On July 9 and 10 of 2016, the ATM network of the First Commercial Bank in Taiwan was hit by a well-coordinated hack that took control of the system, forcing selected ATM machines to spew cash out to waiting bagmen. The criminals made off with over NT$83 million (US$2.5 million) in a single weekend, making this one of the biggest robberies ever in Taiwan.
“This is the first time that an international team of ATM thieves has committed a crime in Taiwan,” the head of the police’s Criminal Investigation Division, Lee Wen-chang, told the media.
As 2016 waned and investigators continued to pore over the available data, a report by international cybersecurity investigations firm Group-IB linked the hack and heist of First Bank to an international syndicate likely based in Russia or East Europe. The gang has been code-named “Cobalt” based on its use of a publicly available security testing tool, Cobalt Strike, to gain access to banks’ networks and thereby to its ATM machines.
The group has used this approach to pull off coordinated attacks enabling it to rob millions of US dollars beginning last June. Cobalt is linked to attacks on ATM networks mostly in Europe but also in Asia. Besides Taiwan, the other countries affected have included Britain, Estonia, Malaysia, the Netherlands, Poland, Russia, Spain, and Thailand.
The group that orchestrated the theft of over $2 million from cash machines at Taiwan’s First Commercial Bank in July was also behind an ATM hacking spree in more than a dozen European nations last year, according to cyber security firm Group-IB.
The methods that the so-called Cobalt group used in Europe matched those used in Taiwan, Group-IB said in its latest client report.
Wearing hats and antipollution masks, they loitered at the machine for a moment. Then, as the astonished couple in line behind them later told the police, the ATM started disgorging cash without either man touching it. The men shoved the bills into a satchel and brushed past them. As the Russians drove off in a black sedan, the couple spotted something on the ground: One of the guys had dropped his bank card.
By the time detectives traced Berezovsky and Berkman to the nearby Grand Hyatt the next day, the Russians had already jetted off to Moscow by way of Hong Kong. And they were just two of 15 “money mules” who’d hit 41 ATMs at 22 branches of First Commercial over that stormy weekend, the cops learned, taking 83 million New Taiwan dollars (NT$), or about $2.6 million. Hackers, investigators discovered, had forced the machines to spit out cash.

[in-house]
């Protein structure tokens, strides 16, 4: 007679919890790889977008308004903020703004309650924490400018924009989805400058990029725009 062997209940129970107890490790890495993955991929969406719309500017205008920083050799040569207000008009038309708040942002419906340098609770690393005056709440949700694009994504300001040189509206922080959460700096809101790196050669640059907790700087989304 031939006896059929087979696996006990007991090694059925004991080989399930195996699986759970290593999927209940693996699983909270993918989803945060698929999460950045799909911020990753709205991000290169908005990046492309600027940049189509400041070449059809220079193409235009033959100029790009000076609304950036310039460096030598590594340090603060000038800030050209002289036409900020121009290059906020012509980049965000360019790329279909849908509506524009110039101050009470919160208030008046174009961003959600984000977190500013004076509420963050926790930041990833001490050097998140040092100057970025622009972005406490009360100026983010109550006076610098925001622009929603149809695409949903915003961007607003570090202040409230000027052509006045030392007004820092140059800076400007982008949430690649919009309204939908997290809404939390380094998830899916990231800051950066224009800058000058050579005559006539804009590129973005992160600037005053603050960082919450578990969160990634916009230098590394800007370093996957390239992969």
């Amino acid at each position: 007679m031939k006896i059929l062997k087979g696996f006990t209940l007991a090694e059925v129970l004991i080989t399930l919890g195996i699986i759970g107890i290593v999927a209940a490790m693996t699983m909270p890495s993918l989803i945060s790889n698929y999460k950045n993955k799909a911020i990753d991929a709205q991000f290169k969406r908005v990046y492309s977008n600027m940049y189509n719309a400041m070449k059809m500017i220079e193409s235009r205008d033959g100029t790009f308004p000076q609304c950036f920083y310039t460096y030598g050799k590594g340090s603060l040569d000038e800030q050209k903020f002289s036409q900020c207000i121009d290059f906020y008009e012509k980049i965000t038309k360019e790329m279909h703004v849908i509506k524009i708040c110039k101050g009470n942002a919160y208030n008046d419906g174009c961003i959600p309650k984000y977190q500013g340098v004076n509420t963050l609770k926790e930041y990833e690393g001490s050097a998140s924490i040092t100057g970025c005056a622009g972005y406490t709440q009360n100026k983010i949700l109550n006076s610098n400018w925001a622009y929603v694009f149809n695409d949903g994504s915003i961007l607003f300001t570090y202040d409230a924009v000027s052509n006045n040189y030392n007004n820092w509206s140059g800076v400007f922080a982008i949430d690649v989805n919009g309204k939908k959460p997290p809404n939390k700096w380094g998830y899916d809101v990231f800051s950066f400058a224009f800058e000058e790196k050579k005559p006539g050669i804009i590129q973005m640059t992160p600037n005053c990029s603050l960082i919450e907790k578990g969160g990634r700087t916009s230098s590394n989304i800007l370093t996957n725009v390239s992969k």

The Carbanak gang had struck again.
Before WannaCry, before the Sony Pictures hack, and before the breaches that opened up Equifax and Yahoo!, there was a nasty bit of malware known as Carbanak. Unlike those spectacular attacks, this malware wasn’t created by people interested in paralyzing institutions for ransom, publishing embarrassing emails, or taking personal data. The Carbanak guys just wanted loot, and lots of it.
Since late 2013, this band of cybercriminals has penetrated the digital inner sanctums of more than 100 banks in 40 nations, including Germany, Russia, Ukraine, and the U.S., and stolen about $1.2 billion, according to Europol, the European Union’s law enforcement agency. The string of thefts, collectively dubbed Carbanak—a mashup of a hacking program and the word “bank”—is believed to be the biggest digital bank heist ever. In a series of exclusive interviews with Bloomberg Businessweek, law enforcement officials and computer-crime experts provided revelations about their three-year pursuit of the gang and the mechanics of a caper that’s become the stuff of legend in the digital underworld.